Should Rich Nations Help the Poor?

17 June 2016

GDI Executive Director, Professor David Hulme, has written a short and accessible analysis of why and how rich nations should help poor people and poorer countries.

The growing global threats of climate change and economic inequality need to be urgently addressed if world’s richest nations are serious about helping the developing world. 

That is according to leading global poverty researcher, Professor David Hulme, Executive Director of the Global Development Institute (GDI) at The University of Manchester. His new book, ‘Should Rich Nations Help the Poor?’ is published on Friday 17th June.

Professor Hulme said: ‘Why should rich nations help the poor? The answer is simple. They should help because, morally, it is the right thing to do. Despite recent progress, 800 million people went to bed hungry last night and 19,000 children will die today of easily preventable causes.’

He also explains why beyond moral responsibility, helping the world’s poor is also in the interests of rich nations due to global issues such as migration, terrorism and climate change.

Yet, helping the poor isn’t simply a case of spending more on overseas aid. Professor Hulme cautions that aid is not sufficient to end poverty and calls for a radical rethink in the policies and priorities of rich nations, which have a far greater impact on developing economies than aid.  This includes making progress on fairer universal trade agreements, reforming global finance and a moving away from carbon-profligate models of economic growth.

He added: ‘If rich nations are serious about helping the poor, they need to go beyond aid. We live in an affluent world and produce enough food to feed the entire planet. Indeed, countries that are ‘better-off’ would be stupid not to help the poor if we want a decent world for our children and grandchildren to grow up in.’

In the past decade, the world’s developed economies have spent almost US$2 trillion on foreign aid. The United Nations (UN) has also set a target for all major economies to spend 0.7 per cent of their Gross National Income on foreign aid every year. Despite this investment, 1.2 billion people still live in extreme poverty around the world and nearly three billion people do not have access to basic human needs such as food, water and basic health care.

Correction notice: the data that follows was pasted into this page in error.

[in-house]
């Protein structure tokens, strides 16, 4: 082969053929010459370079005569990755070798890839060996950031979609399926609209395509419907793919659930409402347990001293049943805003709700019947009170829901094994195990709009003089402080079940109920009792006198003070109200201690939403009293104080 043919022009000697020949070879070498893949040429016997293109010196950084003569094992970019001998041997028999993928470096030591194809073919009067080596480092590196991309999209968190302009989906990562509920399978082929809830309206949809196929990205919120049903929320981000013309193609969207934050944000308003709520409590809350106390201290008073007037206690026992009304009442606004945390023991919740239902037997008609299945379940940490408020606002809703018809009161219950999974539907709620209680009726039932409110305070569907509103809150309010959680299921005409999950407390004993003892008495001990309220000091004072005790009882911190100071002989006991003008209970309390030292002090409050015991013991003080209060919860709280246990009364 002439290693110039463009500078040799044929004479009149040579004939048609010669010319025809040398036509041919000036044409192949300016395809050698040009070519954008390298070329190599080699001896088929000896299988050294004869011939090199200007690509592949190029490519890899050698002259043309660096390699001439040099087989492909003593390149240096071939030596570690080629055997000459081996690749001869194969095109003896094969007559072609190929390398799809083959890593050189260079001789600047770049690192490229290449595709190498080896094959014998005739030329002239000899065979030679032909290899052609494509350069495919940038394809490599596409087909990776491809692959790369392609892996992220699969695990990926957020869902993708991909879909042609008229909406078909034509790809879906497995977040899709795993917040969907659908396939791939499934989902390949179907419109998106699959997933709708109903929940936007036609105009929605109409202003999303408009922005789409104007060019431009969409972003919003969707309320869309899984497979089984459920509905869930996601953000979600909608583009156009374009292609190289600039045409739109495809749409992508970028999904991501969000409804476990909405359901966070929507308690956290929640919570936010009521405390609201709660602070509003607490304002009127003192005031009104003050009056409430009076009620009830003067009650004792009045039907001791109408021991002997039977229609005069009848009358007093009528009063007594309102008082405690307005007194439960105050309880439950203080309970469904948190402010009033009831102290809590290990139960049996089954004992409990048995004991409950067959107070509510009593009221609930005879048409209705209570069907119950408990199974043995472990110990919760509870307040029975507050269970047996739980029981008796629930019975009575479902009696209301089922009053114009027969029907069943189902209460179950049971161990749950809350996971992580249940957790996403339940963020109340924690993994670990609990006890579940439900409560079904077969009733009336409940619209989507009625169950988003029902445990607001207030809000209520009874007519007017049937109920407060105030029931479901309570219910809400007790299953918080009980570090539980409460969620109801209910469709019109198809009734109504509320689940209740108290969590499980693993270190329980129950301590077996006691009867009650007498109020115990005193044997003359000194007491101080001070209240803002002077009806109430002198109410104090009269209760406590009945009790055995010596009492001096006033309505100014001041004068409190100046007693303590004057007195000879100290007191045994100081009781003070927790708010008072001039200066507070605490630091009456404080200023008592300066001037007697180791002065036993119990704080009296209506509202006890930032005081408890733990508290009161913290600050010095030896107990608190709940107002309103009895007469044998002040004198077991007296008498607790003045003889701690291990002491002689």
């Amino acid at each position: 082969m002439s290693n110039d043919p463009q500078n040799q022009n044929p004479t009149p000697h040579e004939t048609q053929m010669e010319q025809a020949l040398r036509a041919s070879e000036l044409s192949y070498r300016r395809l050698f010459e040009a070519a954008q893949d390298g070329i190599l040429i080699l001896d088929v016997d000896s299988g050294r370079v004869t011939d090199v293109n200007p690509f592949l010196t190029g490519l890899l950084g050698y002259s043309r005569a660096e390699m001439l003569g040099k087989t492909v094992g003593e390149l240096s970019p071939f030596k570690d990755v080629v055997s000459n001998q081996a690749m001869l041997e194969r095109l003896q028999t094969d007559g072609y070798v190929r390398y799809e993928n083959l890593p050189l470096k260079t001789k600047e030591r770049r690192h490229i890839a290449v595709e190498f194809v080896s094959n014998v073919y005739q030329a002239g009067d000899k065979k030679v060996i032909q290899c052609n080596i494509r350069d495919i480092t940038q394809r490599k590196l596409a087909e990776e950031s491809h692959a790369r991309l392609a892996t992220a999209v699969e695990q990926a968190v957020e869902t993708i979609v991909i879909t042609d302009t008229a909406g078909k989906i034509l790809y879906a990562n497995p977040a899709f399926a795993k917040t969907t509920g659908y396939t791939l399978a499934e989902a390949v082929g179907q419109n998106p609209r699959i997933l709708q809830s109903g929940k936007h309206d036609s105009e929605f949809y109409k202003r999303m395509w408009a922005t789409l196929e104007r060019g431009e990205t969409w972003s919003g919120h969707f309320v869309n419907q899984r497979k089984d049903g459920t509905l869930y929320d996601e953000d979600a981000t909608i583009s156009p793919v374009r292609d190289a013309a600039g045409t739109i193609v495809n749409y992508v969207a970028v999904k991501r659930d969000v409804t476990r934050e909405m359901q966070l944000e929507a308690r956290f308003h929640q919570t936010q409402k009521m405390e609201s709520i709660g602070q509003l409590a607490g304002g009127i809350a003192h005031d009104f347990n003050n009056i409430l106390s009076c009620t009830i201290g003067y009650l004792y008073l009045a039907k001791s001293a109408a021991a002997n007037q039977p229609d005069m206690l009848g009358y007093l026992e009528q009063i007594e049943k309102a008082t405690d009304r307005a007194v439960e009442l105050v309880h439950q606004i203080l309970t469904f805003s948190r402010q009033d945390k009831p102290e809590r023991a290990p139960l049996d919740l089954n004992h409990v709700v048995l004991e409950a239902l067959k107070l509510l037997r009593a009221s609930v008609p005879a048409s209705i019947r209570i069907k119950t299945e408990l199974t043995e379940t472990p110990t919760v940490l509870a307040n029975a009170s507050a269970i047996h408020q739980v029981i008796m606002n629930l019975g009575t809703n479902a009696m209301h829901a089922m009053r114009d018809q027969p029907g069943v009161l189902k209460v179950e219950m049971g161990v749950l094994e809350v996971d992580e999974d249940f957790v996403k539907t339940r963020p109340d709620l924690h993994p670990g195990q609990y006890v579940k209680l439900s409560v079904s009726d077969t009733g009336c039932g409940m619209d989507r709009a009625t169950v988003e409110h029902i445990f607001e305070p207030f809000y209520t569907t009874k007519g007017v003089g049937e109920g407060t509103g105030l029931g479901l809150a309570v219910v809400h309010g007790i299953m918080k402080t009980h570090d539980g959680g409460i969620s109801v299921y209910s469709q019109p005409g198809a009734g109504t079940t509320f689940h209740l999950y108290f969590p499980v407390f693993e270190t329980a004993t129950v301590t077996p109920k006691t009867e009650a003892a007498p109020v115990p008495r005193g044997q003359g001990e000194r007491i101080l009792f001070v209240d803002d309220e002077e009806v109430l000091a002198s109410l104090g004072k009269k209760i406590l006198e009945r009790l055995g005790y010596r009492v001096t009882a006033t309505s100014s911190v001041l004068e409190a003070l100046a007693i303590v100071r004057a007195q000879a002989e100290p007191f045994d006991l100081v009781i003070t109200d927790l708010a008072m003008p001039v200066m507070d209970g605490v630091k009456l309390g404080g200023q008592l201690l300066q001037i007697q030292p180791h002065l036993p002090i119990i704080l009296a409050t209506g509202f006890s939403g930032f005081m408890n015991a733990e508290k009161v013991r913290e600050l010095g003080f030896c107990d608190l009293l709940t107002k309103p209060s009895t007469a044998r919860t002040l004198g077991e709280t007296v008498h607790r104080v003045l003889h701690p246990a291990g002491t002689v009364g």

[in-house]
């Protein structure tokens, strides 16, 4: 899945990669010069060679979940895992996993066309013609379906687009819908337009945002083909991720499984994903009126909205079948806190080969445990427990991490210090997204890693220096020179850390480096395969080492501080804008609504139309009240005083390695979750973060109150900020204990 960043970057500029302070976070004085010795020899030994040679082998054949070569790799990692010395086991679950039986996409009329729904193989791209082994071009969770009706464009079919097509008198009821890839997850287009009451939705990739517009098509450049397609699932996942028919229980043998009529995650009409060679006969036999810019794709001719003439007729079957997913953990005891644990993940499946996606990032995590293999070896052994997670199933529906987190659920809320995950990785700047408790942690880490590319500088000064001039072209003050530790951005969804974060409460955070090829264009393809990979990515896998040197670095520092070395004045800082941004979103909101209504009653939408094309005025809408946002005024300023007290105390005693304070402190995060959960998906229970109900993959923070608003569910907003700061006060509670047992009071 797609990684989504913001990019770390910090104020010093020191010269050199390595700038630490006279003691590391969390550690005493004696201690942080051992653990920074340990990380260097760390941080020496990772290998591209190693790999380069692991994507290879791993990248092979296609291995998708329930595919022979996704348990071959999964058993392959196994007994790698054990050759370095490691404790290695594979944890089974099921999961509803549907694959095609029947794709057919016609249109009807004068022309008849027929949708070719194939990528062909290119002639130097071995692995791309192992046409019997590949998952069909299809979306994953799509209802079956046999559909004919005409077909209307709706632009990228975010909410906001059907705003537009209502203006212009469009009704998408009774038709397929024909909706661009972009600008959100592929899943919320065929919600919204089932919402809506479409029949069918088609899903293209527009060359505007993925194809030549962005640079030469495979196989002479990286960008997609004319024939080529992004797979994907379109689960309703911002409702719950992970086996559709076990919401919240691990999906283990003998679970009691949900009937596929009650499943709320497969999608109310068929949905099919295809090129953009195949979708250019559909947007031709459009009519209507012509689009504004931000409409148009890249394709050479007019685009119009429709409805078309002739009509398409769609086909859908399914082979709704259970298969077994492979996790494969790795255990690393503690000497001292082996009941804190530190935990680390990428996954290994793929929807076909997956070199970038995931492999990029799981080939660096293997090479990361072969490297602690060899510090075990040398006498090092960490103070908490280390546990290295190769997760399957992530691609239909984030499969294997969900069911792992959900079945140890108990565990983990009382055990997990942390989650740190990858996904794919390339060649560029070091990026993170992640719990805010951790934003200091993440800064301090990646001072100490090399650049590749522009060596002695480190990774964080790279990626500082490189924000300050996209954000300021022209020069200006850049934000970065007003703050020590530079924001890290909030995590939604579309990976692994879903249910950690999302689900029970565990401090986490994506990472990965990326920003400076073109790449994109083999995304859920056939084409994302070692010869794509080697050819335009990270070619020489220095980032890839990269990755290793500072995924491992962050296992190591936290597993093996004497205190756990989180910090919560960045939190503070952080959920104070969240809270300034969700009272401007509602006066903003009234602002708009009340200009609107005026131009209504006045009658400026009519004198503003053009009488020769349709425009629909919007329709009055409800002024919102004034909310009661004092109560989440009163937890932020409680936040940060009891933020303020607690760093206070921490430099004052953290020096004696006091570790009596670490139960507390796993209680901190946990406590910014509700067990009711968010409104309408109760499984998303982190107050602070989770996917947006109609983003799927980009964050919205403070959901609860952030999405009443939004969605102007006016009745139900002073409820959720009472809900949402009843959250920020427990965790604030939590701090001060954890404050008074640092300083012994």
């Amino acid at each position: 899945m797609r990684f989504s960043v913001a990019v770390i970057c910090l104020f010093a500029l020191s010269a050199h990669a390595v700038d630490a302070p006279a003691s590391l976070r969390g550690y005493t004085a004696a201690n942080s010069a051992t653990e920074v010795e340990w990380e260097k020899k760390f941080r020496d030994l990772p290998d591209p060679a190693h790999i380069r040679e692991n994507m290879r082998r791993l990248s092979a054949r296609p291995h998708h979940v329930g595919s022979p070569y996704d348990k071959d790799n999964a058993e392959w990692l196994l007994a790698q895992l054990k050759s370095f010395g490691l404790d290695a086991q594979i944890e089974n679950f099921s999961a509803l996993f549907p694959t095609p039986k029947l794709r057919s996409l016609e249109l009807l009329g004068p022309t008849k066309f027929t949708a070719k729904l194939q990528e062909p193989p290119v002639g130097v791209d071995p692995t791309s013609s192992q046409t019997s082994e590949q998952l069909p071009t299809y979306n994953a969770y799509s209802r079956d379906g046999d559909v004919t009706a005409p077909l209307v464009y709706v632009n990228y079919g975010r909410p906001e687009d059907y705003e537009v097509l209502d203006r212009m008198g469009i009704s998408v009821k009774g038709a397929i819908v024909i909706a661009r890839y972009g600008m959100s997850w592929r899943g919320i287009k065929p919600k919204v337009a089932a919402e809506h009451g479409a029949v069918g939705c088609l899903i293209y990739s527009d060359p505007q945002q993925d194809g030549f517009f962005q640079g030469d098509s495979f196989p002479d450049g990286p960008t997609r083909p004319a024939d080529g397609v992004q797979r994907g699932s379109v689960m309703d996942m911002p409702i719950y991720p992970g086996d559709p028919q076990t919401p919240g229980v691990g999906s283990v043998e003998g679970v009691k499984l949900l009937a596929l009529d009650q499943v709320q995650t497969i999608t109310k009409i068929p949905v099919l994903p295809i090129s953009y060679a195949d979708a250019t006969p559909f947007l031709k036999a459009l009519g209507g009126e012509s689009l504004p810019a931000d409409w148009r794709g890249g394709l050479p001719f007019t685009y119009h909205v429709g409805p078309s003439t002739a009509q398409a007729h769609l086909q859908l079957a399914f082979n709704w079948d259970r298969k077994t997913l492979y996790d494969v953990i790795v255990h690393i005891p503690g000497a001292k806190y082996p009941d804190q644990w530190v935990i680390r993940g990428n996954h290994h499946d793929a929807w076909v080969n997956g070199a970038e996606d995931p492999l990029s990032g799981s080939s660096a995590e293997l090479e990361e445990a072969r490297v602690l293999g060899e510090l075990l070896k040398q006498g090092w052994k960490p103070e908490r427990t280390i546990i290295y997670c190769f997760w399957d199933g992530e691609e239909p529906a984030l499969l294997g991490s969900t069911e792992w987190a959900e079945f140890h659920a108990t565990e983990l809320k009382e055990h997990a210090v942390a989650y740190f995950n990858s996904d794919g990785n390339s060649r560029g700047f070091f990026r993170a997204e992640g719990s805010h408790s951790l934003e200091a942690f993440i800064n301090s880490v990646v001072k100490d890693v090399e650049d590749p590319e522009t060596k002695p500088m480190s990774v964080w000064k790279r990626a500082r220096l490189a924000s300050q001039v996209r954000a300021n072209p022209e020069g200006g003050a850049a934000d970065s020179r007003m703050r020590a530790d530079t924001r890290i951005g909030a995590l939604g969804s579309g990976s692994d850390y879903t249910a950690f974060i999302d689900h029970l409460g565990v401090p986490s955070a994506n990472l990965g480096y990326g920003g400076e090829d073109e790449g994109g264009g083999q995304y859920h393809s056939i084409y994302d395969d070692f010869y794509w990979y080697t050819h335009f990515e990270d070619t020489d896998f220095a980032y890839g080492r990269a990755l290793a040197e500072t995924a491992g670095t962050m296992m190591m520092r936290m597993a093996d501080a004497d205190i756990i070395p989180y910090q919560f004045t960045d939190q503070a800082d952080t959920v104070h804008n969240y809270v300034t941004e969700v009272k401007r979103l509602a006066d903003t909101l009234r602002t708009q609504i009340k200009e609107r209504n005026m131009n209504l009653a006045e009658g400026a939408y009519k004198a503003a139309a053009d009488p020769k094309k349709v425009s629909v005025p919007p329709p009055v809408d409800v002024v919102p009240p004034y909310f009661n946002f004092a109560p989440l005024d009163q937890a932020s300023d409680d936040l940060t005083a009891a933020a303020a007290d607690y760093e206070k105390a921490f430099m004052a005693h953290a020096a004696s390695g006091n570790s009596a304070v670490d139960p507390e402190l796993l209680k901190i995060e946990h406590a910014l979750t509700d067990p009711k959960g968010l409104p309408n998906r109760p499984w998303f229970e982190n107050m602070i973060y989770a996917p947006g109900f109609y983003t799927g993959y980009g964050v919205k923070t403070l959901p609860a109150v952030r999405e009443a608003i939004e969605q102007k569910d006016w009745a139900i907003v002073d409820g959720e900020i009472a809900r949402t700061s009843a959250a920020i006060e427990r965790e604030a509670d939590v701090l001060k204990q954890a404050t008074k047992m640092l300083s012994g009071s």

Professor Hulme added: ‘When it’s spent effectively, international aid can help - but the idea that development can be achieved largely through foreign aid alone has been discredited. While things have been getting better for most of humanity over the last 25 years the rate of progress is too slow: there is an unacceptable amount of preventable human deprivation and suffering given our aggregate levels of wealth.’

Professor Hulme says rich countries need to reform international trade policies so that poor countries and poor people can gain a greater share of the benefits derived from trade; recognise international migration as a highly effective means of reducing poverty; take action against climate change; reform global finance to stop the siphoning off of income and assets from poor countries by corporations and national elites; limit the arms trade to fragile countries and regions and carefully consider support for military action in specific cases.

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